A meta-analysis of "the price elasticity of petrol":
Message to the Coalition: people respond to incentives, by Andrew Leigh: I was listening the other day to Tony Abbott claiming that the price elasticity of petrol is zero... It was perhaps the first time that I had heard a politician use the word ‘elasticity’... Anyhow, this struck me as the kind of issue that people have probably researched, and sure enough a quick search turned up a nice meta-analysis by Daniel Graham and Stephen Glaister. Here’s the key graph:
As the authors conclude:
There are differences between the short- and long-run elasticities of fuel consumption with respect to price. Typically, short-term elasticities are in the region of -0.3 and long-term between -0.6 and -0.8. Therefore, it may be right to say that ”it won’t make much difference” or ”people will use their cars just the same”, but only in the short run. The evidence is clear - and remarkably consistent over a wide range of studies in many countries - that in the long run there is a significant response, albeit a less than proportionate one.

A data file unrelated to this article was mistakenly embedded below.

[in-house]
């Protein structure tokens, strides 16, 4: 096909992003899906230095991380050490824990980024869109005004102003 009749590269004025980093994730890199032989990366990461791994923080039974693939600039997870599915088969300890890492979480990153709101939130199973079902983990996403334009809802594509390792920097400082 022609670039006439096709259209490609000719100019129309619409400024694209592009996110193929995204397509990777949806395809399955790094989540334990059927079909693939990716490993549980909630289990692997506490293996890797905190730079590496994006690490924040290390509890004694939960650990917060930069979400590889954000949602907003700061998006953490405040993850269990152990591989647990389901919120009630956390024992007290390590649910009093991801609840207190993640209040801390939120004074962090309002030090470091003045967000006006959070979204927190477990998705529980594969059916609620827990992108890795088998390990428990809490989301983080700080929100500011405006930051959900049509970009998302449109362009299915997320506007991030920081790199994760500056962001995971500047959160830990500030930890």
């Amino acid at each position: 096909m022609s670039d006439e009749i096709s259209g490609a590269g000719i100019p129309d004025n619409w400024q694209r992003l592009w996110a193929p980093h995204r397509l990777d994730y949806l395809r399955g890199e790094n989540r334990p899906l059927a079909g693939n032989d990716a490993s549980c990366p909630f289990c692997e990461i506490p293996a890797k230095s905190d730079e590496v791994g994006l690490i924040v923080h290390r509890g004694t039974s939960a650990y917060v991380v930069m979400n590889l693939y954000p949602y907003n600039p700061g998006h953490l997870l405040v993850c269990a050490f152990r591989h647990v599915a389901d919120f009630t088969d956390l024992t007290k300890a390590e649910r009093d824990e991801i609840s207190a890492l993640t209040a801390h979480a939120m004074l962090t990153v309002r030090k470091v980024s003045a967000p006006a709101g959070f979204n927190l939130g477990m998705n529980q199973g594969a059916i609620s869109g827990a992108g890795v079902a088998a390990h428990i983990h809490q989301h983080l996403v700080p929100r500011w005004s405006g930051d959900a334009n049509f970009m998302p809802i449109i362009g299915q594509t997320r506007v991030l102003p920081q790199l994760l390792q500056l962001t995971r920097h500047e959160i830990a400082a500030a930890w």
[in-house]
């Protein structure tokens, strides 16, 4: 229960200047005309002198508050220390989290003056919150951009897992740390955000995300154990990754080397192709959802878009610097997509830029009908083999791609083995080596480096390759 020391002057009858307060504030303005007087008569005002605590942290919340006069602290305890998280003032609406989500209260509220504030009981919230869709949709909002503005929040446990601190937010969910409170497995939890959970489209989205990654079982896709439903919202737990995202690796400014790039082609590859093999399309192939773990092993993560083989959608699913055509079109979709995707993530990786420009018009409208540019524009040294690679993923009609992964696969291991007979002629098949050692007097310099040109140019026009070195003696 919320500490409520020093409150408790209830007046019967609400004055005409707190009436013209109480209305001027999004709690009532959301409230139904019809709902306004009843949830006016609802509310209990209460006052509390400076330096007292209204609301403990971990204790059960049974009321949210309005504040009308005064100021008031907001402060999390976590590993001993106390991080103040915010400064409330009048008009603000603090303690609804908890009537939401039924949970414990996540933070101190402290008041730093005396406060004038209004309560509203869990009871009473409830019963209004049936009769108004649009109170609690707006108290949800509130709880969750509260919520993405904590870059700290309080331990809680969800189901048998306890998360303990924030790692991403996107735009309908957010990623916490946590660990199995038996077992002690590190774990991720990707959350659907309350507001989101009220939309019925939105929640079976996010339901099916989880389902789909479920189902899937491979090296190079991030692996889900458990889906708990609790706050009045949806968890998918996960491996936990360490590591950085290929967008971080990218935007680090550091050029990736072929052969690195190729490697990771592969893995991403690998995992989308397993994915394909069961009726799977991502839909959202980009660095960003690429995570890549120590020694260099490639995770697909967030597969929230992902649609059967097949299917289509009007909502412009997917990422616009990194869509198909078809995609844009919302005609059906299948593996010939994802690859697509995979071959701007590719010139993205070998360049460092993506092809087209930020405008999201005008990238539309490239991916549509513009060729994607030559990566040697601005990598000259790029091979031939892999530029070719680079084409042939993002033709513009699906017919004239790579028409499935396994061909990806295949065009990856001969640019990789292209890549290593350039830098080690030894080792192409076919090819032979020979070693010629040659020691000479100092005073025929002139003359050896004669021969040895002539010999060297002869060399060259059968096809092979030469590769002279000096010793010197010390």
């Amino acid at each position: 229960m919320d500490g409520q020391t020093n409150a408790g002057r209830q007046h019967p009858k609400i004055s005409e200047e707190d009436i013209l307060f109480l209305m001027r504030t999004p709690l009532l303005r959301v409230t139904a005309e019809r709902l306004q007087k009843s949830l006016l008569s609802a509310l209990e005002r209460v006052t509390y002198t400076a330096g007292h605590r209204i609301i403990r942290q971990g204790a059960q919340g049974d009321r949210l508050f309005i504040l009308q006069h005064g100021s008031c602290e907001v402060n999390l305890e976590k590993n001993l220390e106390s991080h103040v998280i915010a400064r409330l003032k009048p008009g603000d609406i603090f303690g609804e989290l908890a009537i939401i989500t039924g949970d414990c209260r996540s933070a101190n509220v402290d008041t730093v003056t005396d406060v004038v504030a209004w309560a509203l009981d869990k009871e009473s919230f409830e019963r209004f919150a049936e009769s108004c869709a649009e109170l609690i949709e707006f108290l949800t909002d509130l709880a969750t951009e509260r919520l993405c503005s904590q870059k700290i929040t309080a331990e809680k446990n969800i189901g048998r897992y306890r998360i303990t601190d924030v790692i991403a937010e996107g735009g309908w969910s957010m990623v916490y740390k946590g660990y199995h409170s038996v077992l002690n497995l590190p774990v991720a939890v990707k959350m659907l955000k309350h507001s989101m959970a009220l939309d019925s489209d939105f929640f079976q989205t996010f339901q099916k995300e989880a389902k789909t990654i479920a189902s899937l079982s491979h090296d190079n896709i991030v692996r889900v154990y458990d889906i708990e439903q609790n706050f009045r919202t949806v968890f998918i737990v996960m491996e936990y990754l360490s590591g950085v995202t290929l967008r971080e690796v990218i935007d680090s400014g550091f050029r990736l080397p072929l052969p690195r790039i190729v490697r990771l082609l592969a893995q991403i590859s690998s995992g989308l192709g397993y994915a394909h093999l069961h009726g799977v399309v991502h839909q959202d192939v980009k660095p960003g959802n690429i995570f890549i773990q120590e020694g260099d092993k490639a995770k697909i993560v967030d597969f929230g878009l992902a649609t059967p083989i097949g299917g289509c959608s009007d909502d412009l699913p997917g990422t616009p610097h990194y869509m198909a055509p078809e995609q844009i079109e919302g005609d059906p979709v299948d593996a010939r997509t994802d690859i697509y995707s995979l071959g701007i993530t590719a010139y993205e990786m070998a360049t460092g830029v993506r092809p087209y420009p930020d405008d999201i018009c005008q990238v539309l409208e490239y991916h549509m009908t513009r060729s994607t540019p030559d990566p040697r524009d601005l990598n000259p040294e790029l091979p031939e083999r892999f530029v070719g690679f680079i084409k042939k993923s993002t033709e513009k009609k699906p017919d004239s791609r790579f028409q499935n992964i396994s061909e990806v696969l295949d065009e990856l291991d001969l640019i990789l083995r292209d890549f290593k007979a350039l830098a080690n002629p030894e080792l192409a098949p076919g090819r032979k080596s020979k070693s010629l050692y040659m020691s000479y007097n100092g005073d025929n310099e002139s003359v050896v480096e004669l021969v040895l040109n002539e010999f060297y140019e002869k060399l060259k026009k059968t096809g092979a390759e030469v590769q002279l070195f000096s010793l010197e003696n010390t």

In other words, a 10% rise in petrol prices reduces petrol demand by 3% in the short-term, and by 6-8% in the long-term. (Although the study isn’t clear on this point, I’m guessing short term is <1 year, and long term is >1 year.) ...